A few years ago, it seemed like magnesium was a bit of an underdog in the mineral world, overshadowed by the dietary big guns like calcium and iron. Thankfully that has changed and now it seems like magnesium is top of mind or a lot of people. And so it should be!
Magnesium has been linked with benefits from helping with insomnia to improving athletic performance to relieving menstrual cramps. It’s incredibly important for bone health, as much of your body’s magnesium supply is deposited in bone. And if magnesium intake is low, our ability to absorb calcium also suffers.
Magnesium plays an important role in proper muscle contraction, and let’s not forget that our hearts are muscles. It also contributes to heart health by counteracting the effect of sodium (salt) on the arteries, which thereby lowers blood pressure. Ever been kept awake at night by restless legs or intense muscle cramps (this happened to me a lot when I was pregnant)? Low magnesium may be to blame.
Magnesium also helps calm both the nervous and muscular systems, and some people find that taking a supplement at bedtime helps them get to sleep more easily. If you’re considering a magnesium supplement, have a chat with your doctor first as it can interfere with some medications–and also note that taking too much supplemental magnesium can lead to loose stools.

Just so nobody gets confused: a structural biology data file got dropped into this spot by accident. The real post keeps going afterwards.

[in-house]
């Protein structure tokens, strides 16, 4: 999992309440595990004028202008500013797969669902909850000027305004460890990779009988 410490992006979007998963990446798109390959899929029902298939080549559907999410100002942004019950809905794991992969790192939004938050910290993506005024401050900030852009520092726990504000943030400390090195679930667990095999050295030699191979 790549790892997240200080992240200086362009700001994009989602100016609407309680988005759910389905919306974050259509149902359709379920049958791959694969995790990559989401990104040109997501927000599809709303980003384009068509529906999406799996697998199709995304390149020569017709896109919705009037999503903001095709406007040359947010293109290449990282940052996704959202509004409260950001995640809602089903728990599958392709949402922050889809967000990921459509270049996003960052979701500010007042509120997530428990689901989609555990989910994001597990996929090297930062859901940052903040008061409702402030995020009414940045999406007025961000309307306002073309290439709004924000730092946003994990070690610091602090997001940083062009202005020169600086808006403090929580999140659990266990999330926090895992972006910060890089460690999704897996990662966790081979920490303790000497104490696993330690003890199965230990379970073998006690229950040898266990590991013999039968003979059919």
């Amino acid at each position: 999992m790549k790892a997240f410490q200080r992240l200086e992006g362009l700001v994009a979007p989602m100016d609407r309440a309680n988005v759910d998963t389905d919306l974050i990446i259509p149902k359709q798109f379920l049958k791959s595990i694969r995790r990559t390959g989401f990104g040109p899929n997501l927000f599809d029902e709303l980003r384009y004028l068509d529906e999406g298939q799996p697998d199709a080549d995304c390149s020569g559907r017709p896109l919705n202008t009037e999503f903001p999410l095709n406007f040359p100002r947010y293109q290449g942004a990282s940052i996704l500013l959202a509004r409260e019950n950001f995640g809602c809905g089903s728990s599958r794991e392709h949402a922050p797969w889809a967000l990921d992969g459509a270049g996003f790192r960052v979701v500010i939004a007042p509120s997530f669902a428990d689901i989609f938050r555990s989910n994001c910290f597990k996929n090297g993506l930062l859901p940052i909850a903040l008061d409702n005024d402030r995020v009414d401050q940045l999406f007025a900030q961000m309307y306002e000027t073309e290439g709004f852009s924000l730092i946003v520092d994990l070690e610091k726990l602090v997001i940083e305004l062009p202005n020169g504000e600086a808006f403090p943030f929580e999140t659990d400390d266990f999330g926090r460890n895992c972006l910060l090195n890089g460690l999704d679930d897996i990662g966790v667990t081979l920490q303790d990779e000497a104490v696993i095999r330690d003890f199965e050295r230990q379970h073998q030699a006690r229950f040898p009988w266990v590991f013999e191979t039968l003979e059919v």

How much magnesium do you need? The recommended daily intake for women ranges from 310-320mg, bumping up to 350mg during pregnancy. It’s important to note that while magnesium supplements should not exceed 350mg per day, it’s fine to consume more than the recommended daily intake from food and water.
And it’s really not difficult to reach your magnesium targets with a healthy diet. It’s naturally present in beans, nuts, seeds, fish, and some grains. You’d easily meet your daily needs and get more magnesium in your diet by combining a few of these foods.
Leafy greens: A half cup of cooked spinach contains 83mg of magnesium, and the same amount of cooked chard rings in at 80mg.
Potato: A medium baked potato, with the skin still on, contains roughly 50mg of magnesium. Leaving the skin on is really important here, as the nutrients are concentrated there.
Edamame: Like popping steamed edamame into your mouth? Good news then: a half cup serving contains 52mg of magnesium.
Wheat germ: The oily, nutrient dense portion of the wheat grain is loaded with nutrients. A mere ¼ cup of wheat germ contains a whopping 96mg of magnesium.
Quinoa: Another great source of magnesium, half a cup of cooked quinoa has 62mg of magnesium on offer.
Beans: The magnesium content varies a bit from bean to bean, but you can depend on 60-90mg in a serving of black, navy, kidney, and garbanzo beans.
Tofu and tempeh: Tofu ranges in magnesium content, depending on how it was prepared. If it was made using magnesium chloride, the magnesium content can be from 40mg up to 80mg per 150g serving. The fermentation process that creates tempeh from soybeans unlocks a lot of nutrients not otherwise available; a 150g serving of tempeh serves up 116mg of magnesium.
Nuts and seeds: Nutrient-dense nuts and seeds are magnesium powerhouses! A mere ¼ cup of pumpkin seeds contains a whopping 317mg of magnesium. The same amount of sunflower seeds contain about 115mg, and almonds about 90mg. Just two tablespoons of flax seeds contains 111mg.
Fish: In particular fatty fish such as salmon (92mg per serving) and mackerel (73mg per serving), but even a flaky fish like halibut, contains around 20mg of magnesium per serving.
Dark chocolate: As if we needed another reason to love chocolate. A couple of squares of dark chocolate (at least 70% cocoa solids) contains around 30mg of magnesium.12